India's 'lawless' mining industry criticised by Human Rights Watch
Report by Human Rights Watch says poor regulation by Indian government
allows mining industry 'to write its own rules'
guardian.co.uk, Thursday 14 June 2012 10.46 BST
Indian labourers load a truck with iron ore. Photograph: Adam
Government indifference and poor regulation have fuelled lawlessness
in India's troubled mining industry and threaten serious harm to
mining-affected communities, according to a Human Rights Watch (HRW)
The report: Out of control – mining, regulatory failure and human
rights in India focuses on iron mining in Goa and Karnataka to
illustrate a broader pattern of failed regulation, alleged corruption
and harm to local communities.
In Karnataka, BS Yeddyurappa resigned as chief minister last year
after being indicted by an anti-corruption panel in an illegal mining
scandal that allegedly cost the exchequer more than £1.8bn between
2006 and 2010. The southern Indian state, where illegal mining is
rife, produces about 45m tonnes of iron ore a year and exports more
than half of it to China.
India's mining sector has experienced a boom driven by strong
international demand. The country produced around $44bn worth of
minerals during 2010-11, with the total more than doubling between
1993 and 2011. India's mines also directly employ several hundred
thousand people and indirectly help sustain the livelihoods of many
However, the sector is rife with illegality. The most brazen
criminality involves the extraction of minerals from land that a mine
operator has no legal right to work on. In some cases, this occurs
deep in isolated forests or in the form of fly-by-night operations
with only a few machines and labourers working in a very small area.
As lurid as some of India's mining-related corruption scandals have
been, the more widespread problem is government indifference,
according to HRW.
"Even in Karnataka, ineffectual regulation played a key role in
allowing criminality to pervade the state's mining sector," says the
report. "And many of the alleged human rights abuses result not from
patterns of corruption or criminality but from the government's more
mundane failure to effectively monitor, let alone police, the human
rights impacts of mining operations."
The report says the government often leaves companies to regulate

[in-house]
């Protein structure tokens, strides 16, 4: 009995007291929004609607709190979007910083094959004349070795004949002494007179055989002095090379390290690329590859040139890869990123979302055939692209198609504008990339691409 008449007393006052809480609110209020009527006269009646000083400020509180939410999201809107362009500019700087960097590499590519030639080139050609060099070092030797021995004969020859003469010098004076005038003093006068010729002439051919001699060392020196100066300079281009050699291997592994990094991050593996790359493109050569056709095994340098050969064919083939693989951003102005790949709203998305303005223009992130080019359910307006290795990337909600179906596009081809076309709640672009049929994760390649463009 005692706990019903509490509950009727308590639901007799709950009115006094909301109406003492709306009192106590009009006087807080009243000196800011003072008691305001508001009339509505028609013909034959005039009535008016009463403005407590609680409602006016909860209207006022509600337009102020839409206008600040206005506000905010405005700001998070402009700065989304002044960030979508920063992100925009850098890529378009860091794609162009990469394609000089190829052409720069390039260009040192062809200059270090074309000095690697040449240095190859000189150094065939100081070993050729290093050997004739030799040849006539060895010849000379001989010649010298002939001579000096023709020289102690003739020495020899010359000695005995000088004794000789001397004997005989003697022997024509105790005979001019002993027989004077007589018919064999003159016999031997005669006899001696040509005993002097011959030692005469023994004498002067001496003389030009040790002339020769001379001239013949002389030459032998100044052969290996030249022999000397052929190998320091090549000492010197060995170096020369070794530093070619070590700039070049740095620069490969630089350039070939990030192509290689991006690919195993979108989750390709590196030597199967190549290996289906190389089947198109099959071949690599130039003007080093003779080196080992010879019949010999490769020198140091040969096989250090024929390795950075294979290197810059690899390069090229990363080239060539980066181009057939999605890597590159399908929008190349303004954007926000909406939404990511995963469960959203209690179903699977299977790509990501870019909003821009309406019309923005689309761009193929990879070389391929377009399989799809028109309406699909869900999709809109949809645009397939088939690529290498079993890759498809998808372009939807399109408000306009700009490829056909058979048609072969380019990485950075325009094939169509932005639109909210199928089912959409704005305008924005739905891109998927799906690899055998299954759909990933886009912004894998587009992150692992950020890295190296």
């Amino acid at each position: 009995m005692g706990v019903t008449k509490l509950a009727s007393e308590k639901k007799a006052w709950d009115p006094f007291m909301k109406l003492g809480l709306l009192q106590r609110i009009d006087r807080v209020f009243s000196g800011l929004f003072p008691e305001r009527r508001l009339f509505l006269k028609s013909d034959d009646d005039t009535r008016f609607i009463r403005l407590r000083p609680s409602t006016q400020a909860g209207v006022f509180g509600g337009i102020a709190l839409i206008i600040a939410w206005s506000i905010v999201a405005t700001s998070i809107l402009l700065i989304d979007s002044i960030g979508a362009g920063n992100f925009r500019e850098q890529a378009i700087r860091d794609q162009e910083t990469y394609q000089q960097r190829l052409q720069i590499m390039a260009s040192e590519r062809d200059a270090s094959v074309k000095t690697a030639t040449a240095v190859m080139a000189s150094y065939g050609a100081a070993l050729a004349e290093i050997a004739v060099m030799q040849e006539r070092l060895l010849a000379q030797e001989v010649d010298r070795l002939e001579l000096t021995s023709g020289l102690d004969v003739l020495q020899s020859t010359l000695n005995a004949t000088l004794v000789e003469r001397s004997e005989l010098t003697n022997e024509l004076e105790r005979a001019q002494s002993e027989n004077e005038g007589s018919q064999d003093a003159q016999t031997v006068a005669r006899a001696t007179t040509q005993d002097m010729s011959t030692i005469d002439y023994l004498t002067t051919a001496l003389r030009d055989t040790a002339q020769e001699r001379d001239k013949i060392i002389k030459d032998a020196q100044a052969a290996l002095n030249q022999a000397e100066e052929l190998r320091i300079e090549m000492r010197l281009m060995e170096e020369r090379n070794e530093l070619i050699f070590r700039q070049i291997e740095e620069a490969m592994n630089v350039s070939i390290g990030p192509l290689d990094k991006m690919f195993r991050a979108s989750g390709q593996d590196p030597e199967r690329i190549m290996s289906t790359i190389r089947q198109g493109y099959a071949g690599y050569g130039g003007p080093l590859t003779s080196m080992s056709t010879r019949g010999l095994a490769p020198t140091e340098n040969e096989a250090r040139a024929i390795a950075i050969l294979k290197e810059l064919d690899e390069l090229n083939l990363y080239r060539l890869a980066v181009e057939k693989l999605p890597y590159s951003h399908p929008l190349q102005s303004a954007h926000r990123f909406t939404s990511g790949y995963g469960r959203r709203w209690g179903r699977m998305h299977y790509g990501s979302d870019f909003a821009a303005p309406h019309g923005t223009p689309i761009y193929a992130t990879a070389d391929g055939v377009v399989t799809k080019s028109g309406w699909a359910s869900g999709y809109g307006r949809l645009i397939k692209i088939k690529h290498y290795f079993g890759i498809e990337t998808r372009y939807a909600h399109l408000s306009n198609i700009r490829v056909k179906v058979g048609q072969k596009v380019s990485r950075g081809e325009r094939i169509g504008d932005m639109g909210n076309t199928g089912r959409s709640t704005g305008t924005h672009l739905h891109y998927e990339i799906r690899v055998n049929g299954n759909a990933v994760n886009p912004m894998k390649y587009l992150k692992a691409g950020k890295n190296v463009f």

themselves, which has proven disastrous in India and around the world.
The government, for example, relies on mining companies to commission
and produce the "independent" environmental impact assessments (EIA)
that are used to gauge a proposed mining project's likely
environmental, social and human rights impacts.
This, says HRW, creates an unnecessary conflict of interest that could
be solved by giving regulators a central role in commissioning the
studies. The assessments also tend to give short shrift to human
rights issues, focusing overwhelmingly on purely environmental
Worse still, HRW says there is considerable evidence that these EIA
reports are often inaccurate or deliberately falsified. In some cases,
issues of potential concern – the presence of rivers or springs, for
example – are omitted. In one notorious example, a mine in Maharashtra
received clearance to proceed even though its EIA report contained
language taken verbatim from a similar report prepared for a bauxite
mine in Russia.
Enforcement is an even bigger problem, says HRW, which found
regulatory institutions hopelessly overstretched. A few dozen central
government officials are responsible for overseeing the environmental
and human rights impacts of every mine in India – and many other
industries as well.
"This makes in-field monitoring a practical impossibility, forcing the
government to rely almost exclusively on information provided by mine
operators themselves," says the report. "Many state government
oversight bodies have even less capacity to implement their
challenging mandates. As a result, government regulators have no idea
how many mining firms are complying with the law or how many
communities have been harmed by illegal practices."
HRW acknowledges that the central government has taken some tentative
steps toward improving oversight – such as requiring companies to
choose from a list of accredited firms to carry out EIAs. But the
reforms have not gone nearly far enough, says the group, which urges
the government to adopt recommendations to narrow some of the most
important regulatory gaps.
"Mining is an important part of India's economy, but that does not
mean the industry should be allowed to write its own rules," said
Meenakshi Ganguly, south Asia director at Human Rights Watch. "The
government can and should empower regulators to do their jobs more
effectively than they can today."
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